An out-of-the-ordinary biography.

ANYTHING BUT ORDINARY ADDIE

THE TRUE STORY OF ADELAIDE HERRMANN, QUEEN OF MAGIC

Artwork and layout reminiscent of 19th-century posters and paper dolls tell the true tale of magician Adelaide Herrmann, once known as the Queen of Magic.

“Addie never wanted to be ordinary,” states the first double-page spread, in which a little redheaded white girl in a bright orange dress and white petticoat flaunts her hoop and stick against a background of somber, sepia-toned family members. A mustachioed man, outlined so as to look like a cutout from a piece of cardboard, is clicking his cumbersome camera at the group. The next spread shows dreamy, flame-haired Addie surrounded by circus characters, and decorative text on a marching-band-member’s drum says, “Addie wanted to astonish, shock, and dazzle.” As the story progresses, Addie moves from being a prima ballerina to boldly riding a “boneshaker” (bicycle) to marrying her dream man: famous magician Alexander Herrmann. The text asserts that “Alexander was no ordinary husband. He set fire to Addie. He chopped off her head….The two of them got along splendidly.” The art makes the piece much more than simply a humorous biography of a spunky woman artist; readers get a taste of elite and artistic lives during Addie’s lifetime. Addie’s willingness to perform the feared-and-revered bullet-catching trick to retain popularity after Alex’s death is a perfect way to end the entertaining, true story.

An out-of-the-ordinary biography. (biographical research notes) (Picture book/biography. 5-9)

Pub Date: April 12, 2016

ISBN: 978-0-7636-6841-9

Page Count: 48

Publisher: Candlewick

Review Posted Online: Jan. 20, 2016

Kirkus Reviews Issue: Feb. 1, 2016

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A predictable ballet tale for die-hard Copeland fans or as an introduction to Coppélia.

BUNHEADS

A young ballerina takes on her first starring role.

Young Misty has just begun taking ballet when her teacher announces auditions for the classic ballet Coppélia. Misty listens spellbound as Miss Bradley tells the story of the toymaker who creates a doll so lifelike it threatens to steal a boy’s heart away from his betrothed, Swanilda. Paired with a kind classmate, Misty works hard to perfect the steps and wins the part she’s wanted all along: Swanilda. As the book closes, Misty and her fellow dancers take their triumphant opening-night bows. Written in third person, the narrative follows a linear structure, but the storyline lacks conflict and therefore urgency. It functions more as an introduction to Coppélia than anything else, despite the oddly chosen title. Even those unfamiliar with Copeland’s legendary status as the first black principal ballerina for the American Ballet Theatre will predict the trite ending. The illustrations are an attractive combination of warm brown, yellow, and rosy mahogany. However, this combination also obscures variations in skin tone, especially among Misty’s classmates. Misty and her mother are depicted with brown hair and brown skin; Miss Bradley has red hair and pale skin. Additionally, there’s a disappointing lack of body-type diversity; the dancers are depicted as uniformly skinny with extremely long limbs. The precise linework captures movement, yet the humanity of dance is missing. Many ballet steps are illustrated clearly, but some might confuse readers unfamiliar with ballet terminology. (This book was reviewed digitally with 10.5-by-18-inch double-page spreads viewed at 48% of actual size.)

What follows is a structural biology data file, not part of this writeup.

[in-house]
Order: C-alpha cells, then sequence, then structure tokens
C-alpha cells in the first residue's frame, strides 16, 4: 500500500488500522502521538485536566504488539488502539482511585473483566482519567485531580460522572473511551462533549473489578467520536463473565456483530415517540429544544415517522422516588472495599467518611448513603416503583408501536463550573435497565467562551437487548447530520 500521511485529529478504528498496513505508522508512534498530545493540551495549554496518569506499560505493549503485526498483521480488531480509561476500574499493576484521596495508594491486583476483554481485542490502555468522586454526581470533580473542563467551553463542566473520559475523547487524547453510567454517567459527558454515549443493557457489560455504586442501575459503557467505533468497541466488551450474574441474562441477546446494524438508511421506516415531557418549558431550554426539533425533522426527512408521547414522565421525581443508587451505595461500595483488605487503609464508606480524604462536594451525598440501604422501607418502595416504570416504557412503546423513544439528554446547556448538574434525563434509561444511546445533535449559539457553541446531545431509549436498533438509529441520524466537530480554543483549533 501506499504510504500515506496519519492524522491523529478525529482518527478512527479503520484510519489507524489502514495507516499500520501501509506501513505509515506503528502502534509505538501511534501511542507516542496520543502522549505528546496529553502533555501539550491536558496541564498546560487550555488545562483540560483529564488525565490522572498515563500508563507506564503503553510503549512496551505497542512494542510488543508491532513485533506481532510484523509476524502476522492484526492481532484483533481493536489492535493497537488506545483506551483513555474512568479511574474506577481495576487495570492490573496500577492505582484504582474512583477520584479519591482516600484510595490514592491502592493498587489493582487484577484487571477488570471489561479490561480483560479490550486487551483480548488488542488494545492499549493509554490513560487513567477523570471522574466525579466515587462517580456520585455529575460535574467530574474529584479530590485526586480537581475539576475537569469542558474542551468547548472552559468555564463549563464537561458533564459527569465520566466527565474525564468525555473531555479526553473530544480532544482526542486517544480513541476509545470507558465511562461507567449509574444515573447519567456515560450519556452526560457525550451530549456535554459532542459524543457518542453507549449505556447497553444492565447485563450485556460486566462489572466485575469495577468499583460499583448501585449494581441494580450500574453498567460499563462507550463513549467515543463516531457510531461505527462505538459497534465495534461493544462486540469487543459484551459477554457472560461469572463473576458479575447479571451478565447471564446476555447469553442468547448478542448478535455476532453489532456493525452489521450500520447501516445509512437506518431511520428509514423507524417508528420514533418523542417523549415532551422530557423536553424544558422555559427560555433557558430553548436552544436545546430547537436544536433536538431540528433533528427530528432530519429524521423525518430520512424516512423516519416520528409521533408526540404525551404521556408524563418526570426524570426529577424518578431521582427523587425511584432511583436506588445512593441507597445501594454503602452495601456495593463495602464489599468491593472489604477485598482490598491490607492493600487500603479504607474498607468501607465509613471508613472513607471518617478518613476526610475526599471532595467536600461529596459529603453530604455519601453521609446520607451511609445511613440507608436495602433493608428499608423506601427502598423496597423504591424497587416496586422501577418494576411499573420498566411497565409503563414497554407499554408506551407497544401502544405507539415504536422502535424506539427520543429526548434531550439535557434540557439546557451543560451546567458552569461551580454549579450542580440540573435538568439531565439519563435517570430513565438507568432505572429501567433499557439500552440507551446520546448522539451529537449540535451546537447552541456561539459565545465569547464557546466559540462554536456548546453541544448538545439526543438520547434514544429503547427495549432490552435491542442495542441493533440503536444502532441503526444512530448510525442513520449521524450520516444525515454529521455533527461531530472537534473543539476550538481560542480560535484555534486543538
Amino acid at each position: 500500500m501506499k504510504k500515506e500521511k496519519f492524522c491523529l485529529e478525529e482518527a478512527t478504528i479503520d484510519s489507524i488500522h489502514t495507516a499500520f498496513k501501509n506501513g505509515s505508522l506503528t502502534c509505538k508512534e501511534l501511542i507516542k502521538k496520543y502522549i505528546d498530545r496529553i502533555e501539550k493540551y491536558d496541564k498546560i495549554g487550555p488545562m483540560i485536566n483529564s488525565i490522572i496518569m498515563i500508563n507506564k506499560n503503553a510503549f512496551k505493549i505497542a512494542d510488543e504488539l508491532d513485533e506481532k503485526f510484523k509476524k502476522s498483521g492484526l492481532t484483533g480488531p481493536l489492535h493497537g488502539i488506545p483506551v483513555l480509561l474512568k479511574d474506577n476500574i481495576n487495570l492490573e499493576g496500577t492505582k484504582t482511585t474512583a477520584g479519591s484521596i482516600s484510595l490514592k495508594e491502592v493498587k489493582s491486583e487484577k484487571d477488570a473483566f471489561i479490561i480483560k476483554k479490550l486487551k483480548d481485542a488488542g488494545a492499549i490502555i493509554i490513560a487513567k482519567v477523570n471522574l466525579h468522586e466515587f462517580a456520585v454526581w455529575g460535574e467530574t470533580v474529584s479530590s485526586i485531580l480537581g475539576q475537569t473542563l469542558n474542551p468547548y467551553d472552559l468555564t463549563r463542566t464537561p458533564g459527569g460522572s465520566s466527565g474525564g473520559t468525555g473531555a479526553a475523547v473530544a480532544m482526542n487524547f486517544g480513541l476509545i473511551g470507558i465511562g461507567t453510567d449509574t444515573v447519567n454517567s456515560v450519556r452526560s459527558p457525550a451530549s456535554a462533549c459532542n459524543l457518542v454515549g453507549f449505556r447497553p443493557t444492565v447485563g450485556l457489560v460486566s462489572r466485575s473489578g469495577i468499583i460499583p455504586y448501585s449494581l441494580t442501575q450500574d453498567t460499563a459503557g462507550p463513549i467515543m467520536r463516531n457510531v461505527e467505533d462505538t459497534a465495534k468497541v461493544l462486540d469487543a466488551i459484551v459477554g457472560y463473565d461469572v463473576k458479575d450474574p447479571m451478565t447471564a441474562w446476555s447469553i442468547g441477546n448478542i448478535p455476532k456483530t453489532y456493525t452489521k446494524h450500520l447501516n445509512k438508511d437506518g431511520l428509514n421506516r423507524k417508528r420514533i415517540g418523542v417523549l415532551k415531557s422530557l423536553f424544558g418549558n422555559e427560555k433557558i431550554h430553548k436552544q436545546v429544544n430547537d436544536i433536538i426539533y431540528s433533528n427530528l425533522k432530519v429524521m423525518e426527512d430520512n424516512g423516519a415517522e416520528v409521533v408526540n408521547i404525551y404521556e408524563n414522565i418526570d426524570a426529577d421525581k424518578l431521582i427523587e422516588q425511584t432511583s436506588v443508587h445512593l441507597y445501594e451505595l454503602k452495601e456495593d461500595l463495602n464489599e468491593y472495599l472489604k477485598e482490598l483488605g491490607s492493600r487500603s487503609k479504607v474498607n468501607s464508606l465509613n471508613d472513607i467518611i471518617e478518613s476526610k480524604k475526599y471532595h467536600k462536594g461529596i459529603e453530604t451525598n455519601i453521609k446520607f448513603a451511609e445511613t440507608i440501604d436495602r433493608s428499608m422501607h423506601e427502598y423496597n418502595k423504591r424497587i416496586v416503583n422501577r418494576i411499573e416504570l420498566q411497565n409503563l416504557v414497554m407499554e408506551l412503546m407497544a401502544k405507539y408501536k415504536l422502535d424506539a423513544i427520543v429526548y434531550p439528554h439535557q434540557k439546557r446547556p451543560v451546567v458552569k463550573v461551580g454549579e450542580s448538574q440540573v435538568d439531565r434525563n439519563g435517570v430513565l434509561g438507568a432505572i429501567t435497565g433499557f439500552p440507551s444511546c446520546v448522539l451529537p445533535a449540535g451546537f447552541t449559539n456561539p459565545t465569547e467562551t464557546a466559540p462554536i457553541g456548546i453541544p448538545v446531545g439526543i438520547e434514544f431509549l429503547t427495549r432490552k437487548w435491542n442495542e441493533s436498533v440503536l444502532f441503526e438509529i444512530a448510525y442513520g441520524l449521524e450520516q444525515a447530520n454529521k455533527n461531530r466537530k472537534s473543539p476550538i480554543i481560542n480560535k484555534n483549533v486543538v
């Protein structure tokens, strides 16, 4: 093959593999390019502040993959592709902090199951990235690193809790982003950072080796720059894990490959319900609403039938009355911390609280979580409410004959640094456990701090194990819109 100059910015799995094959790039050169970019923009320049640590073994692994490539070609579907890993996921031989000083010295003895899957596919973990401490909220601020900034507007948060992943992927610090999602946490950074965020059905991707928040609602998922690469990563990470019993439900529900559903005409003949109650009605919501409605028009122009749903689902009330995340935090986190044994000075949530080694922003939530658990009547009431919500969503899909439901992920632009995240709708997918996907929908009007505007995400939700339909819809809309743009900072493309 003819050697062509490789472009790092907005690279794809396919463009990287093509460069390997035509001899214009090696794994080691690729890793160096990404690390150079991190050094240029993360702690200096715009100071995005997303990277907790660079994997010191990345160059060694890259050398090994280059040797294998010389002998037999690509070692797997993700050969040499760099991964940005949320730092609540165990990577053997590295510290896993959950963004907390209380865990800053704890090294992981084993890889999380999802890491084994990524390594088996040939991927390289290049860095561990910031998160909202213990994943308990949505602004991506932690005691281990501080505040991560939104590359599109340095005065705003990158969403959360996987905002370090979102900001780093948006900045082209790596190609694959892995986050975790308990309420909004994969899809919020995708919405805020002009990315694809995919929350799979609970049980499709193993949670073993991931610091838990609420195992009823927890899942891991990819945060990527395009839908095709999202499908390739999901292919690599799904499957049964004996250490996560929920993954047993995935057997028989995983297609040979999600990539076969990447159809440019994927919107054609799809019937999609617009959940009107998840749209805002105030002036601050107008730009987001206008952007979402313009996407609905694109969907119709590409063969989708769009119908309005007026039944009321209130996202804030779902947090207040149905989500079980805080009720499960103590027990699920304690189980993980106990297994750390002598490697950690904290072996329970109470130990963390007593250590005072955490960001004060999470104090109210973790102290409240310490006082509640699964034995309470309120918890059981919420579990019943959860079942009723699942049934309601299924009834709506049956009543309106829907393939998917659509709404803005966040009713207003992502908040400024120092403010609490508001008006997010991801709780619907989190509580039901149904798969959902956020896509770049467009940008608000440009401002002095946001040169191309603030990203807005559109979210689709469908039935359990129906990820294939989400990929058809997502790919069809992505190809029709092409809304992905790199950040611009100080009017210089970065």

A predictable ballet tale for die-hard Copeland fans or as an introduction to Coppélia. (Picture book. 5-8)

Pub Date: Sept. 29, 2020

ISBN: 978-0-399-54764-5

Page Count: 32

Publisher: Putnam

Review Posted Online: June 16, 2020

Kirkus Reviews Issue: July 1, 2020

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Young readers with a fondness for amphibians will jump all over this one. (Fiction. 6-8)

STINK AND THE FREAKY FROG FREAKOUT

From the Stink series , Vol. 8

Stink Moody, younger brother of Judy, hops into the spotlight with a common problem—and  one that’s a bit more unusual.

Stink would like to advance in his swimming lessons, but he’s afraid to put his face underwater and seems doomed to remain a Polliwog forever. Fortunately, he’s distracted from that issue by the sudden appearance around town—in some surprising places—of a whole lot of real frogs, a few of which are deformed. These frogs give McDonald the opportunity to offer a little information, through the voice of a nature-center guide, on how adverse environmental conditions can influence frog development. Stink memorizes a variety of frog sounds, enabling him to participate in a frog count at a local pond. Somehow, he becomes convinced that he’s turning into a frog himself, but that might just make it possible for him to swim underwater. Brief, cheery, oversized text and lot of cartoonish black-and-white illustrations (only some of which were available for review) make this a good choice for newly independent readers. A minor issue is that the text informs readers that it is early spring; even in Virginia, that’s a little early for Stink to be taking swimming lessons in an outdoor pool, as indicated in the illustrations.

Young readers with a fondness for amphibians will jump all over this one. (Fiction. 6-8)

Pub Date: Feb. 12, 2013

ISBN: 978-0-7636-6140-3

Page Count: 160

Publisher: Candlewick

Review Posted Online: Dec. 26, 2012

Kirkus Reviews Issue: Jan. 15, 2013

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